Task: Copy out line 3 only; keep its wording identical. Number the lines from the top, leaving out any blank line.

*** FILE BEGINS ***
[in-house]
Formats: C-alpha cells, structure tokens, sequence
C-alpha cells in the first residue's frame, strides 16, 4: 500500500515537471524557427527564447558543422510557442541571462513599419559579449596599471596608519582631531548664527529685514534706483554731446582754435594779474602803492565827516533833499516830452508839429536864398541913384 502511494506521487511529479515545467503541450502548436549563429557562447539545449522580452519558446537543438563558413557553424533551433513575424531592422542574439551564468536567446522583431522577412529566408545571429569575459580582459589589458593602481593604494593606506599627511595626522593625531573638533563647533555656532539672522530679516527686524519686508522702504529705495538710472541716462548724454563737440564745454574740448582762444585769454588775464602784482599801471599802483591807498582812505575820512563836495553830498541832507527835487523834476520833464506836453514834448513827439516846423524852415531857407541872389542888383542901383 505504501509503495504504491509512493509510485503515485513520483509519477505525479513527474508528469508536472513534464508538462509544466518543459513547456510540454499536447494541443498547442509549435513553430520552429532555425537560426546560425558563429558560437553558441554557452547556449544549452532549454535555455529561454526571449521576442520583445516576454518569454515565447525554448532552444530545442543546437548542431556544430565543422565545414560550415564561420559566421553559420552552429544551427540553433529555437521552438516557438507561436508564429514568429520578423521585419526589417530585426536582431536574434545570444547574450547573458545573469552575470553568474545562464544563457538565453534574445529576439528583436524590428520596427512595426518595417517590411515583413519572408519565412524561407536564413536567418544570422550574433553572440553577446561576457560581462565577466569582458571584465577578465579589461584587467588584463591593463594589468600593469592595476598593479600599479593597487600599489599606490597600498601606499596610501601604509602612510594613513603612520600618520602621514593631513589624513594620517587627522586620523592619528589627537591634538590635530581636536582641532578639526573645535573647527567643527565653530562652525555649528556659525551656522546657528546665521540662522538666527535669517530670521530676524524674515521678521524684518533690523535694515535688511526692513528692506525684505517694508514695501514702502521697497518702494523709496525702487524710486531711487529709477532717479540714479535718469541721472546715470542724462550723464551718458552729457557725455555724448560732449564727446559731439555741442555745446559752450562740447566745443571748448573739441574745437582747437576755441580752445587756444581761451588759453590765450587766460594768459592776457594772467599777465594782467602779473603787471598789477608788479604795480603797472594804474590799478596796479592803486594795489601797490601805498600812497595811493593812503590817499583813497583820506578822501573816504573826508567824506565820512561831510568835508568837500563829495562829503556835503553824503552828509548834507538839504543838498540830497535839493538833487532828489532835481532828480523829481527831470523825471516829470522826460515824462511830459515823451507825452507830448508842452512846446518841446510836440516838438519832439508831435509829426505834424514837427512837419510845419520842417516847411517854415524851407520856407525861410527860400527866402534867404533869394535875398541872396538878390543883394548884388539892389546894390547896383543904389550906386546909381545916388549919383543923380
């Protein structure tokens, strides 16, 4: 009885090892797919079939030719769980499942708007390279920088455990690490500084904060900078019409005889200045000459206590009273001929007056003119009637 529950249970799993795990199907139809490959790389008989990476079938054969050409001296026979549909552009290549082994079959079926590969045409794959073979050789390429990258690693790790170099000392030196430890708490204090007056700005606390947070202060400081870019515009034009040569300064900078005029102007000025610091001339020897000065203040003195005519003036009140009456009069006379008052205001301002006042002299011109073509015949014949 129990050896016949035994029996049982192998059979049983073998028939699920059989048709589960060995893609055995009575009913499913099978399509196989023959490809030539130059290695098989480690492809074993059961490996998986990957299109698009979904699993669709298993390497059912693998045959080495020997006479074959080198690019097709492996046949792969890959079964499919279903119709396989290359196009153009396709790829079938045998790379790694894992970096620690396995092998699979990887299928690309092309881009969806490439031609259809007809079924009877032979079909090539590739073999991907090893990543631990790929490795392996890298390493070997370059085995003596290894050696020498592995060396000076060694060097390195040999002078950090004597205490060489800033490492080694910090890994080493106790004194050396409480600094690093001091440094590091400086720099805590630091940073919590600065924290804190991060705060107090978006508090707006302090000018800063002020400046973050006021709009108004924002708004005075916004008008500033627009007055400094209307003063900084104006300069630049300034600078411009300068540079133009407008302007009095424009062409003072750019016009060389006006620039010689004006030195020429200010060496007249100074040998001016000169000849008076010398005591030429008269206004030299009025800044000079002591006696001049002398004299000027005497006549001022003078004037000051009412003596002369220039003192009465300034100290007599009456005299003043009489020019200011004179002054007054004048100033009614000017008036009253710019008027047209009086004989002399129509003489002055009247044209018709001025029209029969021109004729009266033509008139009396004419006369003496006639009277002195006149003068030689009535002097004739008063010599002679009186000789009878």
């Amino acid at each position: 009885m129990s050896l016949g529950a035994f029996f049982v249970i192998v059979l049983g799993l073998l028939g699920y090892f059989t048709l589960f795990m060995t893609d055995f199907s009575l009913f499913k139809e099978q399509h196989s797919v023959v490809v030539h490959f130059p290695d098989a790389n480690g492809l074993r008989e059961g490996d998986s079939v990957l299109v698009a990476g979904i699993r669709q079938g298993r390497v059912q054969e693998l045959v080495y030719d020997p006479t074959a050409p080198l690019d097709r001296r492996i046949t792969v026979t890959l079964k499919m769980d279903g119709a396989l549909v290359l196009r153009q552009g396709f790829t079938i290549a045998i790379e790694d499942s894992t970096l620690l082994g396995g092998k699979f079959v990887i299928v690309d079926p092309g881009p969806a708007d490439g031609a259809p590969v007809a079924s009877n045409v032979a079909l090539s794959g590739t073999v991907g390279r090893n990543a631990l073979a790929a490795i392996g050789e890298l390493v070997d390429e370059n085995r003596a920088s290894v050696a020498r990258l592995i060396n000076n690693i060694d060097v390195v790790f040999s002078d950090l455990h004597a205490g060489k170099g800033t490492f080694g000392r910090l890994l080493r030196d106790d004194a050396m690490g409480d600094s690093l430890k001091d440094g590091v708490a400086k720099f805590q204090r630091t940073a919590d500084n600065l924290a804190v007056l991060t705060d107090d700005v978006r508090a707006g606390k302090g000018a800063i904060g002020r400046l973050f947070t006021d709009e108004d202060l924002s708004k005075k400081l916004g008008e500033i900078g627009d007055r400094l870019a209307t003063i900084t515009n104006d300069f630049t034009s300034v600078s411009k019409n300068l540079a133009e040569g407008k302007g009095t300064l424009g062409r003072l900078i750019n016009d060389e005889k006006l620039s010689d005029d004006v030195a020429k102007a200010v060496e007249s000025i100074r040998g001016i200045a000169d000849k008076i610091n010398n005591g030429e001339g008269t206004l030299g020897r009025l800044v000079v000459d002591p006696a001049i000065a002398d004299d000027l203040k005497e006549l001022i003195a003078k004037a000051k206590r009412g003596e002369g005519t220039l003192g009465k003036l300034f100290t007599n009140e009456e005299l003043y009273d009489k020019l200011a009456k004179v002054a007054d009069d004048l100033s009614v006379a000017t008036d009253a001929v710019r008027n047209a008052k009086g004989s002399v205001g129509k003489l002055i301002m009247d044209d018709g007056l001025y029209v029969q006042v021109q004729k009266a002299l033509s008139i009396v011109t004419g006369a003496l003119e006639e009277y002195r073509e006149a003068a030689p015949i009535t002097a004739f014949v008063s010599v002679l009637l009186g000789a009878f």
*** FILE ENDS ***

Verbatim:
C-alpha cells in the first residue's frame, strides 16, 4: 500500500515537471524557427527564447558543422510557442541571462513599419559579449596599471596608519582631531548664527529685514534706483554731446582754435594779474602803492565827516533833499516830452508839429536864398541913384 502511494506521487511529479515545467503541450502548436549563429557562447539545449522580452519558446537543438563558413557553424533551433513575424531592422542574439551564468536567446522583431522577412529566408545571429569575459580582459589589458593602481593604494593606506599627511595626522593625531573638533563647533555656532539672522530679516527686524519686508522702504529705495538710472541716462548724454563737440564745454574740448582762444585769454588775464602784482599801471599802483591807498582812505575820512563836495553830498541832507527835487523834476520833464506836453514834448513827439516846423524852415531857407541872389542888383542901383 505504501509503495504504491509512493509510485503515485513520483509519477505525479513527474508528469508536472513534464508538462509544466518543459513547456510540454499536447494541443498547442509549435513553430520552429532555425537560426546560425558563429558560437553558441554557452547556449544549452532549454535555455529561454526571449521576442520583445516576454518569454515565447525554448532552444530545442543546437548542431556544430565543422565545414560550415564561420559566421553559420552552429544551427540553433529555437521552438516557438507561436508564429514568429520578423521585419526589417530585426536582431536574434545570444547574450547573458545573469552575470553568474545562464544563457538565453534574445529576439528583436524590428520596427512595426518595417517590411515583413519572408519565412524561407536564413536567418544570422550574433553572440553577446561576457560581462565577466569582458571584465577578465579589461584587467588584463591593463594589468600593469592595476598593479600599479593597487600599489599606490597600498601606499596610501601604509602612510594613513603612520600618520602621514593631513589624513594620517587627522586620523592619528589627537591634538590635530581636536582641532578639526573645535573647527567643527565653530562652525555649528556659525551656522546657528546665521540662522538666527535669517530670521530676524524674515521678521524684518533690523535694515535688511526692513528692506525684505517694508514695501514702502521697497518702494523709496525702487524710486531711487529709477532717479540714479535718469541721472546715470542724462550723464551718458552729457557725455555724448560732449564727446559731439555741442555745446559752450562740447566745443571748448573739441574745437582747437576755441580752445587756444581761451588759453590765450587766460594768459592776457594772467599777465594782467602779473603787471598789477608788479604795480603797472594804474590799478596796479592803486594795489601797490601805498600812497595811493593812503590817499583813497583820506578822501573816504573826508567824506565820512561831510568835508568837500563829495562829503556835503553824503552828509548834507538839504543838498540830497535839493538833487532828489532835481532828480523829481527831470523825471516829470522826460515824462511830459515823451507825452507830448508842452512846446518841446510836440516838438519832439508831435509829426505834424514837427512837419510845419520842417516847411517854415524851407520856407525861410527860400527866402534867404533869394535875398541872396538878390543883394548884388539892389546894390547896383543904389550906386546909381545916388549919383543923380